Although I’ve often criticized Delany’s public presence in the past, I thought he handled a difficult situation brilliantly to close out day one. Before being asked the question he would certainly have to answer, Delany was firm when discussing the sanctions that were placed on Penn State by both the NCAA and the Big Ten.

    “I don't really care if it's a precedent,” Delany said. “I don't really care about whether or not they had jurisdiction or whether or not there was an underlying NCAA violation."

    Whether you disagree with that or not, his stance was admirable, especially on a day where so few stances were made.

    Outside of that, he was sympathetic for Penn State, he was stern if the question called for it and he was very honest. He didn't paint a bright picture, but he also expressed the need to look ahead.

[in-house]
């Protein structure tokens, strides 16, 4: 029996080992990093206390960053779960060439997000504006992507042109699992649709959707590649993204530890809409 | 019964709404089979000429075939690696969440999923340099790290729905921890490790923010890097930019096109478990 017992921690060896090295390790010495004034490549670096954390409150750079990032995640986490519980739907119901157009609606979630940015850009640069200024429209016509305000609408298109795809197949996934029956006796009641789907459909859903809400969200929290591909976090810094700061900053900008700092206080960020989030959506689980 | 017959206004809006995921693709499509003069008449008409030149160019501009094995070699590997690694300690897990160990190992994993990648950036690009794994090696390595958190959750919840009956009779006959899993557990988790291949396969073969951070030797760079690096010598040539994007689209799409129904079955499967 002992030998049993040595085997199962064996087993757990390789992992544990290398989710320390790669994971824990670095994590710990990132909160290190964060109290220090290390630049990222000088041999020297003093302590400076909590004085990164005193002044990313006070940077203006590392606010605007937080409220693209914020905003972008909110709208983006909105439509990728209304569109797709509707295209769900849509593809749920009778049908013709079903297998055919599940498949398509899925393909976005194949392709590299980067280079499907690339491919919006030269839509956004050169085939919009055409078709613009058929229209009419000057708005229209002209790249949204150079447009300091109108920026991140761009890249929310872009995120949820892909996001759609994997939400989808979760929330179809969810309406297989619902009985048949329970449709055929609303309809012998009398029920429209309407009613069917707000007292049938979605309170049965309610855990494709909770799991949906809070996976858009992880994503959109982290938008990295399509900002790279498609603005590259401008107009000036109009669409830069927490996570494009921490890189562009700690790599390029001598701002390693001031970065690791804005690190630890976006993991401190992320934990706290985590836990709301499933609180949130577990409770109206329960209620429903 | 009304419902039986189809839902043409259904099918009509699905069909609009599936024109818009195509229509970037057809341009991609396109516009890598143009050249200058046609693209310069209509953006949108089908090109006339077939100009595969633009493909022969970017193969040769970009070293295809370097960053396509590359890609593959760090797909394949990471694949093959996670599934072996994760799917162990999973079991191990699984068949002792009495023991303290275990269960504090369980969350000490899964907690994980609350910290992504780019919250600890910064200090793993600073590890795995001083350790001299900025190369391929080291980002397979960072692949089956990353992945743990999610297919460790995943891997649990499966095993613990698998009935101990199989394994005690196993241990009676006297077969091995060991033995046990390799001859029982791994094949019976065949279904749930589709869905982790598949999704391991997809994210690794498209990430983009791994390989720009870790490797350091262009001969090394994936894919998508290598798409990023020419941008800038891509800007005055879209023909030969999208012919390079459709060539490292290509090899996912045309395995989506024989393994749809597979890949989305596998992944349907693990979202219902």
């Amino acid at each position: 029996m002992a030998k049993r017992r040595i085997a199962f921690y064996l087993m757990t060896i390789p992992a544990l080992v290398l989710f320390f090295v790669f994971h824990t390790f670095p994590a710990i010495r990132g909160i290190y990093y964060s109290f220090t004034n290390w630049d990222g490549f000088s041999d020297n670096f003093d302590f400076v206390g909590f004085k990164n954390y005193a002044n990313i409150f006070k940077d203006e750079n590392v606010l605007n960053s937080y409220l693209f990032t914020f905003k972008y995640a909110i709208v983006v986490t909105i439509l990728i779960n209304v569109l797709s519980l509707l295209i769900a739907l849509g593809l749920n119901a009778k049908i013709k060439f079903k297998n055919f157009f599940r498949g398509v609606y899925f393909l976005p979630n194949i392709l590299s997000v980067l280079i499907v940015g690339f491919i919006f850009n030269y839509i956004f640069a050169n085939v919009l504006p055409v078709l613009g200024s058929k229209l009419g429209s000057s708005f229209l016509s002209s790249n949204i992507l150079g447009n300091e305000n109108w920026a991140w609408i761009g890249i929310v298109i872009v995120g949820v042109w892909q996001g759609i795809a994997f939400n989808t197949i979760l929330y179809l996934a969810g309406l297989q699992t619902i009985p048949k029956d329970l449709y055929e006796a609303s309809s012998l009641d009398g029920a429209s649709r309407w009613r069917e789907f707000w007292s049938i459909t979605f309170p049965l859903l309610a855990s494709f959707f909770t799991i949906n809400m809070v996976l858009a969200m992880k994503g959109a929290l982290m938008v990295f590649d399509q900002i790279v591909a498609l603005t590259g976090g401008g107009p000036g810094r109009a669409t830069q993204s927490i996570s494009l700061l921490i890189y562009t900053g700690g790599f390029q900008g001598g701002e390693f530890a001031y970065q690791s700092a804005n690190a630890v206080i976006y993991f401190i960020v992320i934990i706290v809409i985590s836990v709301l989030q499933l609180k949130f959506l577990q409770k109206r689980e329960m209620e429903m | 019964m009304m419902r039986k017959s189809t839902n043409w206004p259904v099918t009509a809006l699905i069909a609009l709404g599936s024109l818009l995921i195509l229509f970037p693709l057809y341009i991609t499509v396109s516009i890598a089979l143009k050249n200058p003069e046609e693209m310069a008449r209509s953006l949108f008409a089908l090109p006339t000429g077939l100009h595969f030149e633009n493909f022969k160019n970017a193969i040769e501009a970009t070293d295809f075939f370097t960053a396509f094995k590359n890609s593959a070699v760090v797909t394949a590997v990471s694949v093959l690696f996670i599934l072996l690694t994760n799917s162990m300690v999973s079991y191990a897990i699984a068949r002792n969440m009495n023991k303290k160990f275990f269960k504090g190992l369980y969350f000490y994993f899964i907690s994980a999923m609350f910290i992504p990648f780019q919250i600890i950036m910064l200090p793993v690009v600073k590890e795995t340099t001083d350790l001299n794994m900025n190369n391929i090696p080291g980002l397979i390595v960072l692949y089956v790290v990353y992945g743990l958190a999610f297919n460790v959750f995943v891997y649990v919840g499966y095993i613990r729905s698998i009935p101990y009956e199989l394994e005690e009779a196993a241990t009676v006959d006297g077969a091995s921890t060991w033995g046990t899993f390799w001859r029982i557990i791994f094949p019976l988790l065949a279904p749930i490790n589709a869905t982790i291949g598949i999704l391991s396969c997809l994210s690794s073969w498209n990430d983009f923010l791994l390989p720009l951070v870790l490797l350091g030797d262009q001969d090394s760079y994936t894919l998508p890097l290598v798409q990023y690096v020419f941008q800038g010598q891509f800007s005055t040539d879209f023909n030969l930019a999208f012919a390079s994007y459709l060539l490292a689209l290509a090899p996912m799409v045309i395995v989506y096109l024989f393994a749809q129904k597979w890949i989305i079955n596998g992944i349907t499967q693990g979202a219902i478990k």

Not an easy day to have 30 minutes in the spotlight, but he more than held his own.

Loser: Day One of Big Ten Media Days

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    Despite an influx of caffeine and the very quick, in-and-out coach appearance schedule, this was not a media day for the record books (aka, it was very much a snooze fest).

    And when the majority of the coaches chose not to dive deep into their responses, the situation surrounding Penn State was being discussed, prodded and asked about.

    The negativity that has engulfed the conference (and the game in general) over the past eight months boiled over into one day. This was not unexpected by any means, just another sign of what a challenging offseason this has been. Coaches chose not to dive deep into much regarding PSU or recruiting players (which was asked to each and every coach), and that is understandable to be quite honest.

    It did made for a rather uneventful afternoon, however.

    Media days are a sign that the season is right around the corner, and thankfully that is still very much the case.